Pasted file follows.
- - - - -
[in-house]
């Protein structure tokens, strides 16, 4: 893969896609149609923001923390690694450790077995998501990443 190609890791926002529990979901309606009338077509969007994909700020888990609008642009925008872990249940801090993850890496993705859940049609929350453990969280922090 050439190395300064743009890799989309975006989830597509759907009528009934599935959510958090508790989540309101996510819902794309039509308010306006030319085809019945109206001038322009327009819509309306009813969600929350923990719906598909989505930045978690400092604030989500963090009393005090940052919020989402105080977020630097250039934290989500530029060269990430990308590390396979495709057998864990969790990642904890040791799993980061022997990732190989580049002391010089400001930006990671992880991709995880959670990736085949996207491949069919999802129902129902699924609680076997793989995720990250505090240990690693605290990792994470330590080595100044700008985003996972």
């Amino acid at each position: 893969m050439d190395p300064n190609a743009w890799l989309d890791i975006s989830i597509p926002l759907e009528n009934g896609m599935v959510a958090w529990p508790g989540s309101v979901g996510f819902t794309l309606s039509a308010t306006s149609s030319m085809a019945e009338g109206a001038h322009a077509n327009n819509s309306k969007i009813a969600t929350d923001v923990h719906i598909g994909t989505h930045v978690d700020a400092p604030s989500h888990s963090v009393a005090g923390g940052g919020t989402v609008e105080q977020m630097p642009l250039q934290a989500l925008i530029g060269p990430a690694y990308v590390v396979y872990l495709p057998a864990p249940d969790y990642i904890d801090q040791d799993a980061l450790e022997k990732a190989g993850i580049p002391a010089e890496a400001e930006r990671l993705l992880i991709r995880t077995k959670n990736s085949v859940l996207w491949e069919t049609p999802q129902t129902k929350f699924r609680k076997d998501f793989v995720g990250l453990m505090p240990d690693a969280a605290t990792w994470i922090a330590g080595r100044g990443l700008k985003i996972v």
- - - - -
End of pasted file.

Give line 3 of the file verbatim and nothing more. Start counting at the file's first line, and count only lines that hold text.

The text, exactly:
């Amino acid at each position: 893969m050439d190395p300064n190609a743009w890799l989309d890791i975006s989830i597509p926002l759907e009528n009934g896609m599935v959510a958090w529990p508790g989540s309101v979901g996510f819902t794309l309606s039509a308010t306006s149609s030319m085809a019945e009338g109206a001038h322009a077509n327009n819509s309306k969007i009813a969600t929350d923001v923990h719906i598909g994909t989505h930045v978690d700020a400092p604030s989500h888990s963090v009393a005090g923390g940052g919020t989402v609008e105080q977020m630097p642009l250039q934290a989500l925008i530029g060269p990430a690694y990308v590390v396979y872990l495709p057998a864990p249940d969790y990642i904890d801090q040791d799993a980061l450790e022997k990732a190989g993850i580049p002391a010089e890496a400001e930006r990671l993705l992880i991709r995880t077995k959670n990736s085949v859940l996207w491949e069919t049609p999802q129902t129902k929350f699924r609680k076997d998501f793989v995720g990250l453990m505090p240990d690693a969280a605290t990792w994470i922090a330590g080595r100044g990443l700008k985003i996972v």